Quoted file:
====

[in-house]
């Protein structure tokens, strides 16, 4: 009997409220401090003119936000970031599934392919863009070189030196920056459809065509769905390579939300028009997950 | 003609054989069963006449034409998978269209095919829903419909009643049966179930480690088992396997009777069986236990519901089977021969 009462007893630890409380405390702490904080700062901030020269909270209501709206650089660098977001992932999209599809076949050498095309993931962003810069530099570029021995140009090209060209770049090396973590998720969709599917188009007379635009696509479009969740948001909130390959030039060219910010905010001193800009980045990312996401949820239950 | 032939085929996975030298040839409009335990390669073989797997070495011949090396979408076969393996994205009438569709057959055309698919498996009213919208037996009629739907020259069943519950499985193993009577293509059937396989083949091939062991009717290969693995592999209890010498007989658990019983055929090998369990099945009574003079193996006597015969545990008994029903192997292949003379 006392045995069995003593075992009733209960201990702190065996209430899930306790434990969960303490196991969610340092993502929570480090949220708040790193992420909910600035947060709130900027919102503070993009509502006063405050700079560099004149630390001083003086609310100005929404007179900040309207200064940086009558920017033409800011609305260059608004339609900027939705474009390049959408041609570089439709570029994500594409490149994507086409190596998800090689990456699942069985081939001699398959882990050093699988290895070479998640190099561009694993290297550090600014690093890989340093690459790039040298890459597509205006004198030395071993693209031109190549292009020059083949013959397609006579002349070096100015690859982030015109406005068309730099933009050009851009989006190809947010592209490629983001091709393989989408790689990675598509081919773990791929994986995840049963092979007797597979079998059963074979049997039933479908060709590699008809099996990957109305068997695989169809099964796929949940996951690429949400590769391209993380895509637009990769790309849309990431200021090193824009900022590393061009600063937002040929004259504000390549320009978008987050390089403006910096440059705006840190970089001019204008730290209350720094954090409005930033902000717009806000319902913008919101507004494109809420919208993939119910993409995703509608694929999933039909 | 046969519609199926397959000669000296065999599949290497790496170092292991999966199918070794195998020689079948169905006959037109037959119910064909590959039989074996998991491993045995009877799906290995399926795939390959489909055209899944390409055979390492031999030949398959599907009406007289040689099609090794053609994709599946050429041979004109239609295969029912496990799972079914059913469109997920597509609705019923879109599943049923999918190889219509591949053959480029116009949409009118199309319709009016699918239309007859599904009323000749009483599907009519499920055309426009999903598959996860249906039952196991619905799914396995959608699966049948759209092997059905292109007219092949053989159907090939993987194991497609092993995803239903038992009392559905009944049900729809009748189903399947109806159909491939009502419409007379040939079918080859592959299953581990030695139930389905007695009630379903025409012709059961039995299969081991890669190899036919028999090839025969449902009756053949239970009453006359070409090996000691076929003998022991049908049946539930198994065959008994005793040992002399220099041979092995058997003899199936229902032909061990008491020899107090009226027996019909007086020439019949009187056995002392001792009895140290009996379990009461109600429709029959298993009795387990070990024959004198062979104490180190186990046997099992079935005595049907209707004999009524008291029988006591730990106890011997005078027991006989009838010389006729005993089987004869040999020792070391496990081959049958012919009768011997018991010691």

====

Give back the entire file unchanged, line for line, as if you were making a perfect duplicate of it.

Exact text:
[in-house]
């Protein structure tokens, strides 16, 4: 009997409220401090003119936000970031599934392919863009070189030196920056459809065509769905390579939300028009997950 | 003609054989069963006449034409998978269209095919829903419909009643049966179930480690088992396997009777069986236990519901089977021969 009462007893630890409380405390702490904080700062901030020269909270209501709206650089660098977001992932999209599809076949050498095309993931962003810069530099570029021995140009090209060209770049090396973590998720969709599917188009007379635009696509479009969740948001909130390959030039060219910010905010001193800009980045990312996401949820239950 | 032939085929996975030298040839409009335990390669073989797997070495011949090396979408076969393996994205009438569709057959055309698919498996009213919208037996009629739907020259069943519950499985193993009577293509059937396989083949091939062991009717290969693995592999209890010498007989658990019983055929090998369990099945009574003079193996006597015969545990008994029903192997292949003379 006392045995069995003593075992009733209960201990702190065996209430899930306790434990969960303490196991969610340092993502929570480090949220708040790193992420909910600035947060709130900027919102503070993009509502006063405050700079560099004149630390001083003086609310100005929404007179900040309207200064940086009558920017033409800011609305260059608004339609900027939705474009390049959408041609570089439709570029994500594409490149994507086409190596998800090689990456699942069985081939001699398959882990050093699988290895070479998640190099561009694993290297550090600014690093890989340093690459790039040298890459597509205006004198030395071993693209031109190549292009020059083949013959397609006579002349070096100015690859982030015109406005068309730099933009050009851009989006190809947010592209490629983001091709393989989408790689990675598509081919773990791929994986995840049963092979007797597979079998059963074979049997039933479908060709590699008809099996990957109305068997695989169809099964796929949940996951690429949400590769391209993380895509637009990769790309849309990431200021090193824009900022590393061009600063937002040929004259504000390549320009978008987050390089403006910096440059705006840190970089001019204008730290209350720094954090409005930033902000717009806000319902913008919101507004494109809420919208993939119910993409995703509608694929999933039909 | 046969519609199926397959000669000296065999599949290497790496170092292991999966199918070794195998020689079948169905006959037109037959119910064909590959039989074996998991491993045995009877799906290995399926795939390959489909055209899944390409055979390492031999030949398959599907009406007289040689099609090794053609994709599946050429041979004109239609295969029912496990799972079914059913469109997920597509609705019923879109599943049923999918190889219509591949053959480029116009949409009118199309319709009016699918239309007859599904009323000749009483599907009519499920055309426009999903598959996860249906039952196991619905799914396995959608699966049948759209092997059905292109007219092949053989159907090939993987194991497609092993995803239903038992009392559905009944049900729809009748189903399947109806159909491939009502419409007379040939079918080859592959299953581990030695139930389905007695009630379903025409012709059961039995299969081991890669190899036919028999090839025969449902009756053949239970009453006359070409090996000691076929003998022991049908049946539930198994065959008994005793040992002399220099041979092995058997003899199936229902032909061990008491020899107090009226027996019909007086020439019949009187056995002392001792009895140290009996379990009461109600429709029959298993009795387990070990024959004198062979104490180190186990046997099992079935005595049907209707004999009524008291029988006591730990106890011997005078027991006989009838010389006729005993089987004869040999020792070391496990081959049958012919009768011997018991010691």